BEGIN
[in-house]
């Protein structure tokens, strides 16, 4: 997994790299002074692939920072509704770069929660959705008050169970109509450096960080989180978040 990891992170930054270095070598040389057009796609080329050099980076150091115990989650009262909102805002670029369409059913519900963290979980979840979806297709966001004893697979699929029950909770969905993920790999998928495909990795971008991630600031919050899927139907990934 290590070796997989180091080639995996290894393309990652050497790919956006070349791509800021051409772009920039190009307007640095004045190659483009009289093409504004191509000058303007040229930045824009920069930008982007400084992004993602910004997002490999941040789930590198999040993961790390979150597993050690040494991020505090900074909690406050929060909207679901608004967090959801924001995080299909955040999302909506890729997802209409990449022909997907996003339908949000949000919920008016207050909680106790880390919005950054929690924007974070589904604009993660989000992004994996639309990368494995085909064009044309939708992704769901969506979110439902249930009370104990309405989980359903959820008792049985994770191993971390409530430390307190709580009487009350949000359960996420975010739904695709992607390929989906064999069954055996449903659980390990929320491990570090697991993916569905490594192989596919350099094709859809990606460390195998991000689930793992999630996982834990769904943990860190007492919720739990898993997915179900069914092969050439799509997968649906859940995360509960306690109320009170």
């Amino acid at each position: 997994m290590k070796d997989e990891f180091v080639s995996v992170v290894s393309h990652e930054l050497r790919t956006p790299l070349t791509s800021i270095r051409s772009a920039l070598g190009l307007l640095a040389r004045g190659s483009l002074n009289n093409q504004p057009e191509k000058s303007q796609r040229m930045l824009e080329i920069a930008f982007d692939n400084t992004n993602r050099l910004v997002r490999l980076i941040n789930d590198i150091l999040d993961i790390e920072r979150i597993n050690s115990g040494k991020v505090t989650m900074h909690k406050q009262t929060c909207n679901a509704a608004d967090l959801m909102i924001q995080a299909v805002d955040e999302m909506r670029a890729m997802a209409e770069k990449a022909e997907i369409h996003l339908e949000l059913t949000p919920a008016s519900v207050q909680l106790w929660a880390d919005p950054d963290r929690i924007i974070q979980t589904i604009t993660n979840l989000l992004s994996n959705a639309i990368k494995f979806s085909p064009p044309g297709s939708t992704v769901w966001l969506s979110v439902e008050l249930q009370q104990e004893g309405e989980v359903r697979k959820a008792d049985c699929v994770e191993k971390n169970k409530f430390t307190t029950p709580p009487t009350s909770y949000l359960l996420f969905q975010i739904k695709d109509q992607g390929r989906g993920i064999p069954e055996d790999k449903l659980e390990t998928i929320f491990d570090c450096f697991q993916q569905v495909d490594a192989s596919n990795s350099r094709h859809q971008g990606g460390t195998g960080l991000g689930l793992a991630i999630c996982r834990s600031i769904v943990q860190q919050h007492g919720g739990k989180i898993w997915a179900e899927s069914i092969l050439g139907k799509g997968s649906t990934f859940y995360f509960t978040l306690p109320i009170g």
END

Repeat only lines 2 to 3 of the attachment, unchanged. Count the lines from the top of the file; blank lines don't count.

């Protein structure tokens, strides 16, 4: 997994790299002074692939920072509704770069929660959705008050169970109509450096960080989180978040 990891992170930054270095070598040389057009796609080329050099980076150091115990989650009262909102805002670029369409059913519900963290979980979840979806297709966001004893697979699929029950909770969905993920790999998928495909990795971008991630600031919050899927139907990934 290590070796997989180091080639995996290894393309990652050497790919956006070349791509800021051409772009920039190009307007640095004045190659483009009289093409504004191509000058303007040229930045824009920069930008982007400084992004993602910004997002490999941040789930590198999040993961790390979150597993050690040494991020505090900074909690406050929060909207679901608004967090959801924001995080299909955040999302909506890729997802209409990449022909997907996003339908949000949000919920008016207050909680106790880390919005950054929690924007974070589904604009993660989000992004994996639309990368494995085909064009044309939708992704769901969506979110439902249930009370104990309405989980359903959820008792049985994770191993971390409530430390307190709580009487009350949000359960996420975010739904695709992607390929989906064999069954055996449903659980390990929320491990570090697991993916569905490594192989596919350099094709859809990606460390195998991000689930793992999630996982834990769904943990860190007492919720739990898993997915179900069914092969050439799509997968649906859940995360509960306690109320009170």
């Amino acid at each position: 997994m290590k070796d997989e990891f180091v080639s995996v992170v290894s393309h990652e930054l050497r790919t956006p790299l070349t791509s800021i270095r051409s772009a920039l070598g190009l307007l640095a040389r004045g190659s483009l002074n009289n093409q504004p057009e191509k000058s303007q796609r040229m930045l824009e080329i920069a930008f982007d692939n400084t992004n993602r050099l910004v997002r490999l980076i941040n789930d590198i150091l999040d993961i790390e920072r979150i597993n050690s115990g040494k991020v505090t989650m900074h909690k406050q009262t929060c909207n679901a509704a608004d967090l959801m909102i924001q995080a299909v805002d955040e999302m909506r670029a890729m997802a209409e770069k990449a022909e997907i369409h996003l339908e949000l059913t949000p919920a008016s519900v207050q909680l106790w929660a880390d919005p950054d963290r929690i924007i974070q979980t589904i604009t993660n979840l989000l992004s994996n959705a639309i990368k494995f979806s085909p064009p044309g297709s939708t992704v769901w966001l969506s979110v439902e008050l249930q009370q104990e004893g309405e989980v359903r697979k959820a008792d049985c699929v994770e191993k971390n169970k409530f430390t307190t029950p709580p009487t009350s909770y949000l359960l996420f969905q975010i739904k695709d109509q992607g390929r989906g993920i064999p069954e055996d790999k449903l659980e390990t998928i929320f491990d570090c450096f697991q993916q569905v495909d490594a192989s596919n990795s350099r094709h859809q971008g990606g460390t195998g960080l991000g689930l793992a991630i999630c996982r834990s600031i769904v943990q860190q919050h007492g919720g739990k989180i898993w997915a179900e899927s069914i092969l050439g139907k799509g997968s649906t990934f859940y995360f509960t978040l306690p109320i009170g």